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Matt Curran
New Business Development

Why are experiential employee rewards growing in popularity?

5th March 2018

The benefits of experiential employee rewards are numerous. While the traditional view of a reward might be something tangible, or a cash payment, the idea of offering an experience in return for achievement is gaining a lot of ground - mainly because it really works. So, why does this type of reward have such a big impact when used for employee recognition?


It's a great way for employers to connect with employees

Experiences that tap into employees' wants or desires, inside or outside the office, are highly effective motivators. Some experiences are general crowd pleasers, such as nice holidays or spa days. But if you're able to choose an experience that is genuinely connected to what your employees want then you'll further strengthen employee morale and loyalty, increase engagement and consequently boost productivity.


Employees aren't all about cash

Commission and bonuses, like all monetary incentives, are important to employees but they aren't the be all and end all. In fact, CEB/Gartner research found that experiences generally have a higher motivational effect than cash. Furthermore, the research showed that in order for a bonus to be seen as meaningful for a top employee it would need to be at least 50% higher than that for the average employee. Obviously, if it's not viewed as meaningful then the payout isn't really effective as an incentive as it's unlikely to change behaviours.


Instead, it can be worth considering using tailored rewards to target the interests of your employees. This can be much more effective at genuinely motivating them to work towards given targets.


Millennials are all about the experiences

Employers across many sectors are struggling to engage Millennials and younger generations. One of the main reasons for this is a lack of understanding about the way they think. 84% of Millennials would choose experiences as a reward over monetary rewards. This is a generation that places much higher importance on community and self-value, travel and memories, than receiving cash rewards which they don't consider to be as meaningful. So, for employers looking to engage with this crucial generation, experiential rewards are going to play a key role.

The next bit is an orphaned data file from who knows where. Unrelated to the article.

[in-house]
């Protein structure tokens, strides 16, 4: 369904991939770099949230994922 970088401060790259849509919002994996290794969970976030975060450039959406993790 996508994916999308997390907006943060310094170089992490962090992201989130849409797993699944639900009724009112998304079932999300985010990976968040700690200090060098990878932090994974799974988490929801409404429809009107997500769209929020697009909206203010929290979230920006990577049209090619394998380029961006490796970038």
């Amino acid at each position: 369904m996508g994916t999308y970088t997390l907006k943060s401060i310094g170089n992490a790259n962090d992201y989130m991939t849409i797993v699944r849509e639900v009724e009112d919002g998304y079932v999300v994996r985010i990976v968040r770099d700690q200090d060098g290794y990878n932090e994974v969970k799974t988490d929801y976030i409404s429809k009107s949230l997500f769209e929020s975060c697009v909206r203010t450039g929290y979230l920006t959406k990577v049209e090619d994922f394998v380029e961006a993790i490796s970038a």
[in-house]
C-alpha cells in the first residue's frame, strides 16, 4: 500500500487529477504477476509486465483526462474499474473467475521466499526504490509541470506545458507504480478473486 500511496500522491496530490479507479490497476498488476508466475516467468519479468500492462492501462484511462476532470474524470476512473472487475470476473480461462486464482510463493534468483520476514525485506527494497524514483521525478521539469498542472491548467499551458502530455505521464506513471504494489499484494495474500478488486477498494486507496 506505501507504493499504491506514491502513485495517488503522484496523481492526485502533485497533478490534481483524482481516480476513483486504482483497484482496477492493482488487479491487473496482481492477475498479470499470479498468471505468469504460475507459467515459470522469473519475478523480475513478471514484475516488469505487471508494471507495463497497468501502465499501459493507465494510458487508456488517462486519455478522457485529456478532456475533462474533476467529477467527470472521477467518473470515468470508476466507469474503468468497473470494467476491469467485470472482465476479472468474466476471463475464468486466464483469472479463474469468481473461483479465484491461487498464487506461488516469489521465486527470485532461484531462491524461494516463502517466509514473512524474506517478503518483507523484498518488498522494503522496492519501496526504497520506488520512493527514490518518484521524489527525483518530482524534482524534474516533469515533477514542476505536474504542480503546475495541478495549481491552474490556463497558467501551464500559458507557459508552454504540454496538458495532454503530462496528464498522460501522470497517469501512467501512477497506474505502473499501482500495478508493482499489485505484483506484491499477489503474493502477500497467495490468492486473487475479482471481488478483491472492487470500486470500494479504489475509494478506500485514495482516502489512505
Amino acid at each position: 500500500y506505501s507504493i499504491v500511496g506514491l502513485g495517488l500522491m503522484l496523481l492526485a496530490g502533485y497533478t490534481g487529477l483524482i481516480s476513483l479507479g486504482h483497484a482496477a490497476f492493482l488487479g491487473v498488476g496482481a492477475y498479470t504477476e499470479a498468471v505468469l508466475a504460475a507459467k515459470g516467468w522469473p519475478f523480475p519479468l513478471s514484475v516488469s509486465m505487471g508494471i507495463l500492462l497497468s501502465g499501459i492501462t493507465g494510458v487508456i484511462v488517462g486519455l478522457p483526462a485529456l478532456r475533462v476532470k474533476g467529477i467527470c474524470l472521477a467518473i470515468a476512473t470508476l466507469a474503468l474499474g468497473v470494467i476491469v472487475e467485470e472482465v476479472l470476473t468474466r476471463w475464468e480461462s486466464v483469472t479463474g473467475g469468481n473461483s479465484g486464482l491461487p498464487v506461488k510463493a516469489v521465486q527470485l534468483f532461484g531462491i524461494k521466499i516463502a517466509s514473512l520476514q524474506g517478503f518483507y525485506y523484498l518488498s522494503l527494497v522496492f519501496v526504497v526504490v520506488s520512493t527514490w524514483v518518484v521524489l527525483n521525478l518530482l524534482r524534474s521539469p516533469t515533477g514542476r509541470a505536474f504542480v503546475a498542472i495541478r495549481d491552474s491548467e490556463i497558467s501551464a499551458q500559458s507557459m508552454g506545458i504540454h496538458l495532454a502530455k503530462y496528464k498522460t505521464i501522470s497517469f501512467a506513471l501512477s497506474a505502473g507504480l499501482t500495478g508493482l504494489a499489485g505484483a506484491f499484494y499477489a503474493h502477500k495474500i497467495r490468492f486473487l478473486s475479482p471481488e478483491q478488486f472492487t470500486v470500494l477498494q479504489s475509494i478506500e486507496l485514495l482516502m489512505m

Experiences have a much higher value now

Whether you blame Brexit or Austerity - or something else entirely - it costs more now to live than it has ever done before. This means many people have a lower disposable income to do the things they would like to for fun and enjoyment. As a result, experiences now have a much higher value than they did before.


For example, with the drop in value of the pound, European travel has become more expensive so it is now a much more attractive reward. If you're offering a paid-for experience then employees don't have to feel guilty about spending money that should be going towards bills. Instead, they can do something genuinely fun and free. By making them feel valued in this way, you are much more likely to have employees that are more engaged, loyal and interested in the success of your business.


The long-term value of experiences

Cash payouts can be exciting but experiences make memories that will last a lifetime. So, in terms of long-term value, there is something much more desirable in "doing" as opposed to "having". That makes experiences a much more popular choice amongst many employees. Giving your employees rewards like these, that can make them feel extremely valued, acts as extrinsic motivation. This ultimately generates a greater ROI for your company, while benefitting overall morale and company culture too.


Active are experts in delivering employee recognition programmes, supported by an extensive portfolio of experiential employee rewards. To find out more please contact us.


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